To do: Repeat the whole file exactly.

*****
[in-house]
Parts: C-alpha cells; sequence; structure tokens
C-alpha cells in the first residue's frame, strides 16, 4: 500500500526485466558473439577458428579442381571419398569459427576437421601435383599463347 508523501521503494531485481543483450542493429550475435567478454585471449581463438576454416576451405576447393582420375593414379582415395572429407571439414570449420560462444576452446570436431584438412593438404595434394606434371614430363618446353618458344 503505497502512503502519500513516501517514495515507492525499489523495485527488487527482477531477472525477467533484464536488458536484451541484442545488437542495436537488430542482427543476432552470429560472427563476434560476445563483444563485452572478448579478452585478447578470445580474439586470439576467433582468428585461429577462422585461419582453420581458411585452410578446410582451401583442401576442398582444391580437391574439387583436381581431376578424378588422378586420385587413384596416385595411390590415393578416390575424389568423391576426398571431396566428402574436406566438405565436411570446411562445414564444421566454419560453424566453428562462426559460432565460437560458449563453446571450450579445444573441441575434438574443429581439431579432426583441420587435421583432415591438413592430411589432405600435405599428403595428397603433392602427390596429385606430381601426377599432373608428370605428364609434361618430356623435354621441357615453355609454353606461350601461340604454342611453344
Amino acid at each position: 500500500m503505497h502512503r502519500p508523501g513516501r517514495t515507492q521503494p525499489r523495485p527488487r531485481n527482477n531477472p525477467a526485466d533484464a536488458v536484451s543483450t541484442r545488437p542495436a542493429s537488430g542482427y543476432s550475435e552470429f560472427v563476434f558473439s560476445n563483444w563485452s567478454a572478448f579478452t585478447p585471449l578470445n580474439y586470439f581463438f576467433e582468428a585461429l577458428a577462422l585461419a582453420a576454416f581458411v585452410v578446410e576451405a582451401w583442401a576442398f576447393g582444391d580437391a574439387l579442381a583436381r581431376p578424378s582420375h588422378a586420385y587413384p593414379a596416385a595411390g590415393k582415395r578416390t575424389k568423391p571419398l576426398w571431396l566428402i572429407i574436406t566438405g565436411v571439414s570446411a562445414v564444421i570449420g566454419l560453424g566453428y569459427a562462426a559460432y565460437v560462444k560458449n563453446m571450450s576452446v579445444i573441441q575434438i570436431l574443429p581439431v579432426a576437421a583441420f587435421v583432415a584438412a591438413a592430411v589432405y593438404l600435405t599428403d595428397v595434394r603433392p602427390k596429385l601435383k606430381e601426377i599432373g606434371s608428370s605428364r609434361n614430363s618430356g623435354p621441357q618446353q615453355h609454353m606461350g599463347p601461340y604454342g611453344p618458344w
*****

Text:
[in-house]
Parts: C-alpha cells; sequence; structure tokens
C-alpha cells in the first residue's frame, strides 16, 4: 500500500526485466558473439577458428579442381571419398569459427576437421601435383599463347 508523501521503494531485481543483450542493429550475435567478454585471449581463438576454416576451405576447393582420375593414379582415395572429407571439414570449420560462444576452446570436431584438412593438404595434394606434371614430363618446353618458344 503505497502512503502519500513516501517514495515507492525499489523495485527488487527482477531477472525477467533484464536488458536484451541484442545488437542495436537488430542482427543476432552470429560472427563476434560476445563483444563485452572478448579478452585478447578470445580474439586470439576467433582468428585461429577462422585461419582453420581458411585452410578446410582451401583442401576442398582444391580437391574439387583436381581431376578424378588422378586420385587413384596416385595411390590415393578416390575424389568423391576426398571431396566428402574436406566438405565436411570446411562445414564444421566454419560453424566453428562462426559460432565460437560458449563453446571450450579445444573441441575434438574443429581439431579432426583441420587435421583432415591438413592430411589432405600435405599428403595428397603433392602427390596429385606430381601426377599432373608428370605428364609434361618430356623435354621441357615453355609454353606461350601461340604454342611453344
Amino acid at each position: 500500500m503505497h502512503r502519500p508523501g513516501r517514495t515507492q521503494p525499489r523495485p527488487r531485481n527482477n531477472p525477467a526485466d533484464a536488458v536484451s543483450t541484442r545488437p542495436a542493429s537488430g542482427y543476432s550475435e552470429f560472427v563476434f558473439s560476445n563483444w563485452s567478454a572478448f579478452t585478447p585471449l578470445n580474439y586470439f581463438f576467433e582468428a585461429l577458428a577462422l585461419a582453420a576454416f581458411v585452410v578446410e576451405a582451401w583442401a576442398f576447393g582444391d580437391a574439387l579442381a583436381r581431376p578424378s582420375h588422378a586420385y587413384p593414379a596416385a595411390g590415393k582415395r578416390t575424389k568423391p571419398l576426398w571431396l566428402i572429407i574436406t566438405g565436411v571439414s570446411a562445414v564444421i570449420g566454419l560453424g566453428y569459427a562462426a559460432y565460437v560462444k560458449n563453446m571450450s576452446v579445444i573441441q575434438i570436431l574443429p581439431v579432426a576437421a583441420f587435421v583432415a584438412a591438413a592430411v589432405y593438404l600435405t599428403d595428397v595434394r603433392p602427390k596429385l601435383k606430381e601426377i599432373g606434371s608428370s605428364r609434361n614430363s618430356g623435354p621441357q618446353q615453355h609454353m606461350g599463347p601461340y604454342g611453344p618458344w